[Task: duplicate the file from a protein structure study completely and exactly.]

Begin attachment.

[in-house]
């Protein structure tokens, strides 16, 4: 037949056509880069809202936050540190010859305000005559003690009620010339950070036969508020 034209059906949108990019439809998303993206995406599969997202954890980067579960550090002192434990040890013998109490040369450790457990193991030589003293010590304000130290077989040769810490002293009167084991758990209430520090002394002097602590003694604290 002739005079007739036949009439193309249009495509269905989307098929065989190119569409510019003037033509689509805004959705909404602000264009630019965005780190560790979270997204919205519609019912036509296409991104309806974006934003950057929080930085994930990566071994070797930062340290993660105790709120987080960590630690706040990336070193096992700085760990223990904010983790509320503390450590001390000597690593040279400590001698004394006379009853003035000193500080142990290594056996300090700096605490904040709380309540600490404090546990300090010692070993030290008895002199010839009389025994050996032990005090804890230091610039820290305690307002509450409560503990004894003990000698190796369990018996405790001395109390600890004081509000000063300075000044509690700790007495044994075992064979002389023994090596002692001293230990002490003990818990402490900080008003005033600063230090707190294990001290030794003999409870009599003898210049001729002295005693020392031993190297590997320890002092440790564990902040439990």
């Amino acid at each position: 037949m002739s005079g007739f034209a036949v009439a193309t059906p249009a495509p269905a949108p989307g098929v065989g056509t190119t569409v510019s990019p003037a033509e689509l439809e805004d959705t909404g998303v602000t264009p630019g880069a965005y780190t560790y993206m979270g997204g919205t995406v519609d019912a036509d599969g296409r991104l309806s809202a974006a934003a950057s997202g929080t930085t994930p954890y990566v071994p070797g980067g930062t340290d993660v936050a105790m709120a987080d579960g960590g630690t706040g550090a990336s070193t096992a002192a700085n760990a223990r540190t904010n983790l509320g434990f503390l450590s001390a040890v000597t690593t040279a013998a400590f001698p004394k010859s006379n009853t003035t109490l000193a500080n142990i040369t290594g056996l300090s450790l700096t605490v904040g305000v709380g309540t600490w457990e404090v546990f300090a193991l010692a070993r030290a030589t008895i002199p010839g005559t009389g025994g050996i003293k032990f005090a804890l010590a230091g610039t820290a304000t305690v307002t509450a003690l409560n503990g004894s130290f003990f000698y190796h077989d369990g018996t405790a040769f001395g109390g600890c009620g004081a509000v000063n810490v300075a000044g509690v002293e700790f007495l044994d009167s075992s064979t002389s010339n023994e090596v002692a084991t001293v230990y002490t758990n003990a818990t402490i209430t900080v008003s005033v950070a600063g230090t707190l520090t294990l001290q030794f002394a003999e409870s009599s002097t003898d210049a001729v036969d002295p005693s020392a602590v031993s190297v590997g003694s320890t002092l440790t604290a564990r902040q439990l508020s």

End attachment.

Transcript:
[in-house]
């Protein structure tokens, strides 16, 4: 037949056509880069809202936050540190010859305000005559003690009620010339950070036969508020 034209059906949108990019439809998303993206995406599969997202954890980067579960550090002192434990040890013998109490040369450790457990193991030589003293010590304000130290077989040769810490002293009167084991758990209430520090002394002097602590003694604290 002739005079007739036949009439193309249009495509269905989307098929065989190119569409510019003037033509689509805004959705909404602000264009630019965005780190560790979270997204919205519609019912036509296409991104309806974006934003950057929080930085994930990566071994070797930062340290993660105790709120987080960590630690706040990336070193096992700085760990223990904010983790509320503390450590001390000597690593040279400590001698004394006379009853003035000193500080142990290594056996300090700096605490904040709380309540600490404090546990300090010692070993030290008895002199010839009389025994050996032990005090804890230091610039820290305690307002509450409560503990004894003990000698190796369990018996405790001395109390600890004081509000000063300075000044509690700790007495044994075992064979002389023994090596002692001293230990002490003990818990402490900080008003005033600063230090707190294990001290030794003999409870009599003898210049001729002295005693020392031993190297590997320890002092440790564990902040439990």
């Amino acid at each position: 037949m002739s005079g007739f034209a036949v009439a193309t059906p249009a495509p269905a949108p989307g098929v065989g056509t190119t569409v510019s990019p003037a033509e689509l439809e805004d959705t909404g998303v602000t264009p630019g880069a965005y780190t560790y993206m979270g997204g919205t995406v519609d019912a036509d599969g296409r991104l309806s809202a974006a934003a950057s997202g929080t930085t994930p954890y990566v071994p070797g980067g930062t340290d993660v936050a105790m709120a987080d579960g960590g630690t706040g550090a990336s070193t096992a002192a700085n760990a223990r540190t904010n983790l509320g434990f503390l450590s001390a040890v000597t690593t040279a013998a400590f001698p004394k010859s006379n009853t003035t109490l000193a500080n142990i040369t290594g056996l300090s450790l700096t605490v904040g305000v709380g309540t600490w457990e404090v546990f300090a193991l010692a070993r030290a030589t008895i002199p010839g005559t009389g025994g050996i003293k032990f005090a804890l010590a230091g610039t820290a304000t305690v307002t509450a003690l409560n503990g004894s130290f003990f000698y190796h077989d369990g018996t405790a040769f001395g109390g600890c009620g004081a509000v000063n810490v300075a000044g509690v002293e700790f007495l044994d009167s075992s064979t002389s010339n023994e090596v002692a084991t001293v230990y002490t758990n003990a818990t402490i209430t900080v008003s005033v950070a600063g230090t707190l520090t294990l001290q030794f002394a003999e409870s009599s002097t003898d210049a001729v036969d002295p005693s020392a602590v031993s190297v590997g003694s320890t002092l440790t604290a564990r902040q439990l508020s």